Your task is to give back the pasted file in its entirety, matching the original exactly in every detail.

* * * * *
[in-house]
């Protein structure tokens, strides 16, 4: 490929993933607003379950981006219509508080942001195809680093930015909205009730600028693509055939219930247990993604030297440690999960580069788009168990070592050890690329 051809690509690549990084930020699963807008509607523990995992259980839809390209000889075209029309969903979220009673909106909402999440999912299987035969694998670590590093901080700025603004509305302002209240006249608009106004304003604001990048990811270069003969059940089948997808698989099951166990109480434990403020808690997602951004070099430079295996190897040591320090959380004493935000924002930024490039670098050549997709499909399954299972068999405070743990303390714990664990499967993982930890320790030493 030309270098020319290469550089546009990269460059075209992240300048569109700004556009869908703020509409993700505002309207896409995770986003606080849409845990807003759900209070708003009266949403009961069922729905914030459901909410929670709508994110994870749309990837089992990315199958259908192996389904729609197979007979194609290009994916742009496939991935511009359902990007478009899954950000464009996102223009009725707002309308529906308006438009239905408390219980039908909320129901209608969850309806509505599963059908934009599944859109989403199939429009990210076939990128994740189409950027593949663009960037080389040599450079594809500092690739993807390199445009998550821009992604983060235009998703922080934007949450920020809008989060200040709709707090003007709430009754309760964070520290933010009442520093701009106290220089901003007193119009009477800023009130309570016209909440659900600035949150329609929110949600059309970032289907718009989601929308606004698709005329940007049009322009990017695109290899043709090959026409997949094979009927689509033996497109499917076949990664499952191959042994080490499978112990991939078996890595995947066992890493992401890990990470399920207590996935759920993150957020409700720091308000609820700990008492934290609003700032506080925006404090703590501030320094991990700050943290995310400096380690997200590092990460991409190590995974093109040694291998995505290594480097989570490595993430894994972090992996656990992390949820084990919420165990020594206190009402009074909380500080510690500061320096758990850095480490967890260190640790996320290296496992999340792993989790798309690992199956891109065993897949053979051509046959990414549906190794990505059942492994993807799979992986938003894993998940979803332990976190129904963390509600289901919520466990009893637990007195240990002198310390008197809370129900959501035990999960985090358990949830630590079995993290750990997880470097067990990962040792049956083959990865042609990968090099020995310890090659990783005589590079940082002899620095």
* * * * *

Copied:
[in-house]
């Protein structure tokens, strides 16, 4: 490929993933607003379950981006219509508080942001195809680093930015909205009730600028693509055939219930247990993604030297440690999960580069788009168990070592050890690329 051809690509690549990084930020699963807008509607523990995992259980839809390209000889075209029309969903979220009673909106909402999440999912299987035969694998670590590093901080700025603004509305302002209240006249608009106004304003604001990048990811270069003969059940089948997808698989099951166990109480434990403020808690997602951004070099430079295996190897040591320090959380004493935000924002930024490039670098050549997709499909399954299972068999405070743990303390714990664990499967993982930890320790030493 030309270098020319290469550089546009990269460059075209992240300048569109700004556009869908703020509409993700505002309207896409995770986003606080849409845990807003759900209070708003009266949403009961069922729905914030459901909410929670709508994110994870749309990837089992990315199958259908192996389904729609197979007979194609290009994916742009496939991935511009359902990007478009899954950000464009996102223009009725707002309308529906308006438009239905408390219980039908909320129901209608969850309806509505599963059908934009599944859109989403199939429009990210076939990128994740189409950027593949663009960037080389040599450079594809500092690739993807390199445009998550821009992604983060235009998703922080934007949450920020809008989060200040709709707090003007709430009754309760964070520290933010009442520093701009106290220089901003007193119009009477800023009130309570016209909440659900600035949150329609929110949600059309970032289907718009989601929308606004698709005329940007049009322009990017695109290899043709090959026409997949094979009927689509033996497109499917076949990664499952191959042994080490499978112990991939078996890595995947066992890493992401890990990470399920207590996935759920993150957020409700720091308000609820700990008492934290609003700032506080925006404090703590501030320094991990700050943290995310400096380690997200590092990460991409190590995974093109040694291998995505290594480097989570490595993430894994972090992996656990992390949820084990919420165990020594206190009402009074909380500080510690500061320096758990850095480490967890260190640790996320290296496992999340792993989790798309690992199956891109065993897949053979051509046959990414549906190794990505059942492994993807799979992986938003894993998940979803332990976190129904963390509600289901919520466990009893637990007195240990002198310390008197809370129900959501035990999960985090358990949830630590079995993290750990997880470097067990990962040792049956083959990865042609990968090099020995310890090659990783005589590079940082002899620095």